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Posted: Feb 04, 2015
Negative capacitance detected
(Nanowerk News) Prof Gustau Catalan has published in Nature Materials a “News and Views” ("Ferroelectrics: Negative capacitance detected") commenting the measurement of negative capacitance presented by the teams led by Prof Sayeef Salahuddin and Prof. Ramesh in the same magazine. The study detects the phenomenon in ferroelectrics, a field in which ICN2 treasures significant expertise.
Prof Catalan’s Oxide Nanoelectronics Group, has ferroelectricity as one of its main research lines. In the article, the three authors make a brief explanation about what negative capacitance is and how Prof Salahuddin’s Group have come to detect it. Negative capacitance in ferroelectric materials had only been predicted theoretically until now. Ferroelectrics switch their polarization when a certain critical voltage is reached. This causes an enormous and sudden accumulation of bound charge at the material’s surface that can momentarily exceed the free charge supplied to the electrodes by a power source. If a resistance is placed between the electrodes and the charge supplied by the external voltage is slowed down, it can be detected for a while a decrease in voltage across the ferroelectric while the charge is still increasing. Consequently, the capacitance (charge divided by voltage) has a negative value.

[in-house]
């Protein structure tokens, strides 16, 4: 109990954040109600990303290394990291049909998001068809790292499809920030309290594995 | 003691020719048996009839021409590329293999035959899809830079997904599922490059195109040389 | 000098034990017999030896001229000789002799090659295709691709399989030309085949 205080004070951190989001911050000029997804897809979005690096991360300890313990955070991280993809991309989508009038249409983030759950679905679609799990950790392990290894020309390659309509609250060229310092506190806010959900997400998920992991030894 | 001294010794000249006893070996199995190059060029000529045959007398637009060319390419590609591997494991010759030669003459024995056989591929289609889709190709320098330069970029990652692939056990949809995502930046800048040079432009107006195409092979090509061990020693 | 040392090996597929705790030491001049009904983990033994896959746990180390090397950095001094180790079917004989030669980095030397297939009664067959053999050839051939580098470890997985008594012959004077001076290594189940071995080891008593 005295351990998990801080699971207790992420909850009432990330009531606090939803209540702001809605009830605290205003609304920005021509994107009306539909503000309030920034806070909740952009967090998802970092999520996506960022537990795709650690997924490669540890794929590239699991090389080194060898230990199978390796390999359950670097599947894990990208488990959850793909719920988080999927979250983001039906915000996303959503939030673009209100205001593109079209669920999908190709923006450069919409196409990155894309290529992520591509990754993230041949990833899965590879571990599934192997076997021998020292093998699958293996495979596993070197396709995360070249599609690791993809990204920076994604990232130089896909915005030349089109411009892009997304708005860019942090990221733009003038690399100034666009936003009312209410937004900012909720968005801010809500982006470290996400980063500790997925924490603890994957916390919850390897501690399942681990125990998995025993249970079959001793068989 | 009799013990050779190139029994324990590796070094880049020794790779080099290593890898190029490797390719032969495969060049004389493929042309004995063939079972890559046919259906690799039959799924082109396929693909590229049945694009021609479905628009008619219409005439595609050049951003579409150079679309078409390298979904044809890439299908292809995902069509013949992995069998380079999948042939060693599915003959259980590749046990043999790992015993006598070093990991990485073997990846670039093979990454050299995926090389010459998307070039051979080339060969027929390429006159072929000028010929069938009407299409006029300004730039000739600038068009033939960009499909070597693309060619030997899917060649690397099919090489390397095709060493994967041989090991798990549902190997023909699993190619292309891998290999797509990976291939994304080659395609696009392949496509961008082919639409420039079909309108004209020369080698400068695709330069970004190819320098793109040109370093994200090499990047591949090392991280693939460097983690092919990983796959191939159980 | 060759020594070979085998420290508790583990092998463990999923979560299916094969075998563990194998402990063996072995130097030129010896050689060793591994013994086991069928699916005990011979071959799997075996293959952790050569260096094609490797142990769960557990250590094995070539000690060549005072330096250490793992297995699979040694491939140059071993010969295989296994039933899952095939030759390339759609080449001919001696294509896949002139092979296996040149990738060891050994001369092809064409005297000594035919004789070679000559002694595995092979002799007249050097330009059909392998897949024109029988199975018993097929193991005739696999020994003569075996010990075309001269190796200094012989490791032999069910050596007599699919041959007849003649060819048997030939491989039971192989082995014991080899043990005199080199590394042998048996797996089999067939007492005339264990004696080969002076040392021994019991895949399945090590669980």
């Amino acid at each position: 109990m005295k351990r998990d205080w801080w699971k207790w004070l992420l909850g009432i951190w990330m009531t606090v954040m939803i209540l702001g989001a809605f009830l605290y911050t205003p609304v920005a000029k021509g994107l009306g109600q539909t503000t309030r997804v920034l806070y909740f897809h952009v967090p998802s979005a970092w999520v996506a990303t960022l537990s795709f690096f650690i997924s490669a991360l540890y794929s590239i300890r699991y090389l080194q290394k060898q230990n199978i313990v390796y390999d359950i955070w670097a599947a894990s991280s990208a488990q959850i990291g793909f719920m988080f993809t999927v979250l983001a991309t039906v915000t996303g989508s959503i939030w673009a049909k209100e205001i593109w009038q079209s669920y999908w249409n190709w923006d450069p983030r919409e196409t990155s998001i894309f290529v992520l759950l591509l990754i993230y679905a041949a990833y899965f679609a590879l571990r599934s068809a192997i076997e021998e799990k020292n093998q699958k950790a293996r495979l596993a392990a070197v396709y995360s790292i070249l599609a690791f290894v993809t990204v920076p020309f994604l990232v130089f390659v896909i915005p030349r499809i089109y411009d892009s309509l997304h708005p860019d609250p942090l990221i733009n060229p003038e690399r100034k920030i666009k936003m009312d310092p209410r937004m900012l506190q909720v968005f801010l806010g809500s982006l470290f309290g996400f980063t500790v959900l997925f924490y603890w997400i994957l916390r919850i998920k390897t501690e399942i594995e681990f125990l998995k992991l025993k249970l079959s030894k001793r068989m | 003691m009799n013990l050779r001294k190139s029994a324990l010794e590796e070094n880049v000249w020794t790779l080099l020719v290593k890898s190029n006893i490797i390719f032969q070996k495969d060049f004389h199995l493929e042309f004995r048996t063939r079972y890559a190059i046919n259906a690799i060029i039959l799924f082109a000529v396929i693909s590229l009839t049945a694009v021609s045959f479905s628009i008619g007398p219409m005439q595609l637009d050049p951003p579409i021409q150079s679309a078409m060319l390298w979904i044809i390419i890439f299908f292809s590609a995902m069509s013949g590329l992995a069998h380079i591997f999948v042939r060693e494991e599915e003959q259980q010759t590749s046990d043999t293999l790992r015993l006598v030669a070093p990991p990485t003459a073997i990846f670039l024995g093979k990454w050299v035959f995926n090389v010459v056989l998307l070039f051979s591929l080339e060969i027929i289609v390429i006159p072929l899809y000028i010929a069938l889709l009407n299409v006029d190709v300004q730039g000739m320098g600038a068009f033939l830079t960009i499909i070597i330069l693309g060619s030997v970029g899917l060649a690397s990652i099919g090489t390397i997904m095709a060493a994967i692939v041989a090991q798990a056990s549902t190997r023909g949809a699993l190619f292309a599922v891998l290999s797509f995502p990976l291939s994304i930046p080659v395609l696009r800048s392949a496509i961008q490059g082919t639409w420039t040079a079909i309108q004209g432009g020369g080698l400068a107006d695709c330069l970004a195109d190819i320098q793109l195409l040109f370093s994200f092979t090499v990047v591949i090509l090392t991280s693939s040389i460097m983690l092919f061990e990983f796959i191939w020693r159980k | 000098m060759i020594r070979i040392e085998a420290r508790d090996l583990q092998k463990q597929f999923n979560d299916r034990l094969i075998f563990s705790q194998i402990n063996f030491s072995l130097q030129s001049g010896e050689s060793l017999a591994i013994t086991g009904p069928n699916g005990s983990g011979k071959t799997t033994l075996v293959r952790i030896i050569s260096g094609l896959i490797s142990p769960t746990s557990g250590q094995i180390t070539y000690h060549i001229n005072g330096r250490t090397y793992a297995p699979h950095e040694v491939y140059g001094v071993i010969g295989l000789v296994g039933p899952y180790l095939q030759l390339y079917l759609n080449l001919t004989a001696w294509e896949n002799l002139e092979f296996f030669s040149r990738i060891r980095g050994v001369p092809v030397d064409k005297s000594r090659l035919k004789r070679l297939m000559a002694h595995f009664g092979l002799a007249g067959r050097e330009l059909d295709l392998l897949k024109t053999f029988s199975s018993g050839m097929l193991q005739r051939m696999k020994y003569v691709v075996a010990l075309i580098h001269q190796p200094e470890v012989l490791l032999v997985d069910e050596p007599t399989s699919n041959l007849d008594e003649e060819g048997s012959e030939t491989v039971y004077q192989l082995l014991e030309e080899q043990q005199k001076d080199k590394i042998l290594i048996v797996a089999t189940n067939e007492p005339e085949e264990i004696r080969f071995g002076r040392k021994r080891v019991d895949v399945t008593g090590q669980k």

Catalan, Jimenez and Gruverman discuss the advantages that its use could suppose for designing new electronic devices, and specifically ultra-efficient transistors. However, they also emphasize that there is still a great distance from the (important) proof of concept by Salahuddin et al. and the actual implementation in practical devices, due to the existence of many subtle problems that emerge when ferroelectrics are put in contact with semiconductors.